The black-and-red sign is your sign for the way to the trailhead.

Note: If you choose to go the Sand Point-Alava route, pay close attention when you exit the path for the beach–there’s a round sign here (pictured) that will be identical 3 miles away at Cape Alava when it’s time to return from the beach to the trailhead. Many people miss this re-entry point and walk an extra mile or more up the beach (I witnessed people doing that on this trip and multiple reviewers on WTA made that mistake as well). This is not an issue from the Alava-Sand Point route.


The window to happiness…is outdoors.

The three miles of beach between Alava and Sand Point took far longer than anticipated. Besides navigating through slippery kelp-covered rocks and boulders, we had downed trees to climb over, under, and around–with heavy overnight backpacks on. Of course, there were fun rocks to explore too!

At around the halfway point along the trek on the beach are the Wedding Rocks. These rocks have petroglyphs (estimated to be 300-500 years old) from the Makah tribe etched onto them. We did not locate these, they’re not well marked–you have to know what you’re looking for. Remember to take only pictures and leave only footsteps here!

Sand Point. I was too tired to climb it, but tons of people were!

Just when I started to get concerned with how long the beach walk was taking and the impending rising tide, we arrived at Sand Point. A large outcropping covered in grass, some people were climbing it, but we were far too tired and ready for a shower. Onward we went, into the woods. The trek through the woods was similar to the one we had done previously, but I swear the end came about far quicker than the day before–or maybe that was excitement talking.

By the time we returned to the car, I was exhausted like no hike before. I successfully backpacked nine miles, and successfully walked three miles on a slippery beach with a heavy pack throwing off my balance and didn’t slip on my rear once. Despite the lack of a sunset, throngs of illegal campers, and one group violating a burn ban (remember, the entire state was a tinderbox at that point), I still loved my time doing the Ozette Triangle and finished feeling accomplished (and sticky with sweat and salt).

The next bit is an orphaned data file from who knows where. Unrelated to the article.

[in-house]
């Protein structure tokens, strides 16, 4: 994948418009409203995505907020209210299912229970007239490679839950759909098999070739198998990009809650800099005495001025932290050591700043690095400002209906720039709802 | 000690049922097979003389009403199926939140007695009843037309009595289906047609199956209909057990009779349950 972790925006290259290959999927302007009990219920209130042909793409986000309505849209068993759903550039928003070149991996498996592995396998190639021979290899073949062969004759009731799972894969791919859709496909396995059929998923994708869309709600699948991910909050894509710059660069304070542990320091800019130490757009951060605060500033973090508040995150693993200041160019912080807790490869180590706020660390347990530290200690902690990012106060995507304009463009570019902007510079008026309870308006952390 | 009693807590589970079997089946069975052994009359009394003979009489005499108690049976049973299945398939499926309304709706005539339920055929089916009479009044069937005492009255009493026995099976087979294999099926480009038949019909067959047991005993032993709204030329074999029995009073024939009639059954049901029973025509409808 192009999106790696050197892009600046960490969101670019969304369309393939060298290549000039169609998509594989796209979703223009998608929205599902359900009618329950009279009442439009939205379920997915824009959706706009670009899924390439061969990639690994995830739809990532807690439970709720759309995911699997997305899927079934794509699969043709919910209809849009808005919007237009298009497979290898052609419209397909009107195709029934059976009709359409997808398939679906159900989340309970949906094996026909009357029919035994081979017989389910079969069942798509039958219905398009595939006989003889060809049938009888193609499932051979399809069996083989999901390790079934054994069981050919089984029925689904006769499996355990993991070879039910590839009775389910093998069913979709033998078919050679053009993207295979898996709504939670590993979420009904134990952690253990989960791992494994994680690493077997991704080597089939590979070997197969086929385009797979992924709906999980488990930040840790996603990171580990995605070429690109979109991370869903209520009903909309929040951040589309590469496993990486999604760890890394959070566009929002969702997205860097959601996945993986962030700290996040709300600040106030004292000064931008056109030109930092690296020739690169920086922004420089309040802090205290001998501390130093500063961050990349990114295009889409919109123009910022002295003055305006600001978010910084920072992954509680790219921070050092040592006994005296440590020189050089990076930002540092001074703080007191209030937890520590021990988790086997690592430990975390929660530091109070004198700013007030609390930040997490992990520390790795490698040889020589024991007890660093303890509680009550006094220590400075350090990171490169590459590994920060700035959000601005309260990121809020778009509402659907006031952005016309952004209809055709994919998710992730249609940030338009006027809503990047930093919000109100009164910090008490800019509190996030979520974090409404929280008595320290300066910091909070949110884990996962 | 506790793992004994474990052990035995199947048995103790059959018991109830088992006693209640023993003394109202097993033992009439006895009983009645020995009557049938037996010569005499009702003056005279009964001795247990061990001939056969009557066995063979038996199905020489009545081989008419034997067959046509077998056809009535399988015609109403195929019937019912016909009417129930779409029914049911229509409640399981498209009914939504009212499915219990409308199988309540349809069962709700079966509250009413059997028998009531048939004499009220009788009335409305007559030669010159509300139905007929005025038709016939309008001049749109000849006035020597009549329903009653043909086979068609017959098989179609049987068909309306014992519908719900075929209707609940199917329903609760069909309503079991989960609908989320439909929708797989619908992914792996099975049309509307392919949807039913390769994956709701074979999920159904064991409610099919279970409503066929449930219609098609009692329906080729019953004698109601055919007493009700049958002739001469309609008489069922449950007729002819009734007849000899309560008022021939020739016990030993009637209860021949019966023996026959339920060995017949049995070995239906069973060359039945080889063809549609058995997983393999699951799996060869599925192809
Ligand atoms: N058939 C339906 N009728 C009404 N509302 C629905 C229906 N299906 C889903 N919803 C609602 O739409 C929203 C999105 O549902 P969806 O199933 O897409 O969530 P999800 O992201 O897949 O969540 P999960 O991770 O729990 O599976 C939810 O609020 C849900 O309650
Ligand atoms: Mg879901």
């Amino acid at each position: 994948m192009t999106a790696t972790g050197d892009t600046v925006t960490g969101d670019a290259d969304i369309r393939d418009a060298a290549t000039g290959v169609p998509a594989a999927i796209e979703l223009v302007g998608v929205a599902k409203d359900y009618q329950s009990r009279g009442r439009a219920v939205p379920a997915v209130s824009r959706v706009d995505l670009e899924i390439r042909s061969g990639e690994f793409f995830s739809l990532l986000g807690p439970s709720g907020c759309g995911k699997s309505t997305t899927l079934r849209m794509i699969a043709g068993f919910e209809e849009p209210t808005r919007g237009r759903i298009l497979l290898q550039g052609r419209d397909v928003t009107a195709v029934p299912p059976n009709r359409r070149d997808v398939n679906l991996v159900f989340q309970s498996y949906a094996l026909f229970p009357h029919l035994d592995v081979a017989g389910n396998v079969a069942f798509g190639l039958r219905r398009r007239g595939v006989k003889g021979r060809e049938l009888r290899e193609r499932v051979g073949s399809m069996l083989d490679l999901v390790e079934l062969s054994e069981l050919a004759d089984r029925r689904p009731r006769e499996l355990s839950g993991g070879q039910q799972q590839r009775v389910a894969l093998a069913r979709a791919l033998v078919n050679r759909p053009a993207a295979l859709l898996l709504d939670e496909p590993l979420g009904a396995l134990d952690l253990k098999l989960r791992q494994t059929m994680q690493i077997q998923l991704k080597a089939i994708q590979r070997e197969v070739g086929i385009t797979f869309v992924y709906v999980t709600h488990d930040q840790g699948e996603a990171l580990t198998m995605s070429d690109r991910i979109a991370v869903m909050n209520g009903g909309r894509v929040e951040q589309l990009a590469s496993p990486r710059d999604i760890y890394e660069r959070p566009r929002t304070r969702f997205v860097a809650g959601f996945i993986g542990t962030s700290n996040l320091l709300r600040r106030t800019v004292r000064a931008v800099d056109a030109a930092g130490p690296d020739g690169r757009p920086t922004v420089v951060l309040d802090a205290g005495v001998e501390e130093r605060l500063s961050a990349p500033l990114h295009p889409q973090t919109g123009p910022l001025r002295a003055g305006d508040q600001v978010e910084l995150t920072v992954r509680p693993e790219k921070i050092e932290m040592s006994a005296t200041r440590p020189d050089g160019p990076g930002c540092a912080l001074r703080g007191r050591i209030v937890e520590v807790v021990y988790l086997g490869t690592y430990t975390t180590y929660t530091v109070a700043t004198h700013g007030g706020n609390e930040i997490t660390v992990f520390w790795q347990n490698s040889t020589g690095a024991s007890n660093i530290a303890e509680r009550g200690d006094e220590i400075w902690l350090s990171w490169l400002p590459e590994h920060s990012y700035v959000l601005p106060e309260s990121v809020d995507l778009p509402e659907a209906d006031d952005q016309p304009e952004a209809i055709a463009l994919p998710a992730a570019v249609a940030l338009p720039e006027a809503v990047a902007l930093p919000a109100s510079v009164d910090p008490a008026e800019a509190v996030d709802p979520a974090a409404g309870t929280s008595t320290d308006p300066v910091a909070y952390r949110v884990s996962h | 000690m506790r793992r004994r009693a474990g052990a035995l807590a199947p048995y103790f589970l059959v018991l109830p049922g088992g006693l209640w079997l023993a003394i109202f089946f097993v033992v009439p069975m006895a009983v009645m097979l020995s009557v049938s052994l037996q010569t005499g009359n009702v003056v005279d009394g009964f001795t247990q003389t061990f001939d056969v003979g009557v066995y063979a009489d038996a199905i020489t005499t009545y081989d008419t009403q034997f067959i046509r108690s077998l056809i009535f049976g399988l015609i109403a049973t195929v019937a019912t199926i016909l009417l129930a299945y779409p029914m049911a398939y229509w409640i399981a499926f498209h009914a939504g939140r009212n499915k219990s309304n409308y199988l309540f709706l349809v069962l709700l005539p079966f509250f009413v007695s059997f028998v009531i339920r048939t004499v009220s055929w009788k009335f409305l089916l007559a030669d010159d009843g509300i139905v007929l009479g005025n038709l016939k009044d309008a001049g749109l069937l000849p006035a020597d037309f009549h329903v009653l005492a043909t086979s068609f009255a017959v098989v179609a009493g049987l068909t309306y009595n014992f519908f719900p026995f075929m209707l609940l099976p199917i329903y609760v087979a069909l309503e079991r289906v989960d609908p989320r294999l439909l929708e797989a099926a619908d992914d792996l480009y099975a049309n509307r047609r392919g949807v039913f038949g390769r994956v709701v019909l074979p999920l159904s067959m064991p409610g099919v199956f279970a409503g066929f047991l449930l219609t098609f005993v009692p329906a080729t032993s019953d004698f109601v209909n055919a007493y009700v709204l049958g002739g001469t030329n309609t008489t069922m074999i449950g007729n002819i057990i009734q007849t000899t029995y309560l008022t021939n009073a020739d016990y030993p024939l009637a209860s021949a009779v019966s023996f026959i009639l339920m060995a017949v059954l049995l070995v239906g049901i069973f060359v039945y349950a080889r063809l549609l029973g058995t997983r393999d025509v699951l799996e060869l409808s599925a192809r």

In summary:

Distance 9.4 miles if doing the full triangle

Elevation: 100 feet, according to WTA

Parking: $25 pass covers 7 consecutive days of entry into Olympic National Park, or America the Beautiful Pass

Bathrooms: Flush toilets at trailhead, pit toilets near Cape Alava and Sand Point

Food storage: Bear cans required–no hanging!

Fires: Allowed, pending burn bans. You can only use driftwood, no cutting down living trees or branches.


There’s so many other hikes in Olympic National Park still on my list though–including ones with no rocky coast to deal with! What should I do in the park next?



6 Replies to “Trying the Ozette Triangle”

  1. Last time I went there was nobody there! …but it was in April and it rained a lot, so you gotta pick which hassle you’d prefer.

    1. As bummed as I was by having swampy smokey air and no sunset, I was happy to stay dry, especially when walking on the boardwalk!

  2. Adding this to an adventure weekend list!

    1. It was a great hike, but especially in fall I’d prepare for rain!

  3. Elizabeth Blanton says: Reply

    This looks awesome! I really want to do the Ozette Triangle loop. My favorite backpacking trip in the PNW ever was in Olympic National Park – Scott Creek:

    1. That looks amazing! I’m itching to do more backpacking, but I’m maybe not quite ready for doing it in the rain. Glad to hear it has a fresh water source–Ozette did at both camping places, but where we were it was merely a trickle of a stream.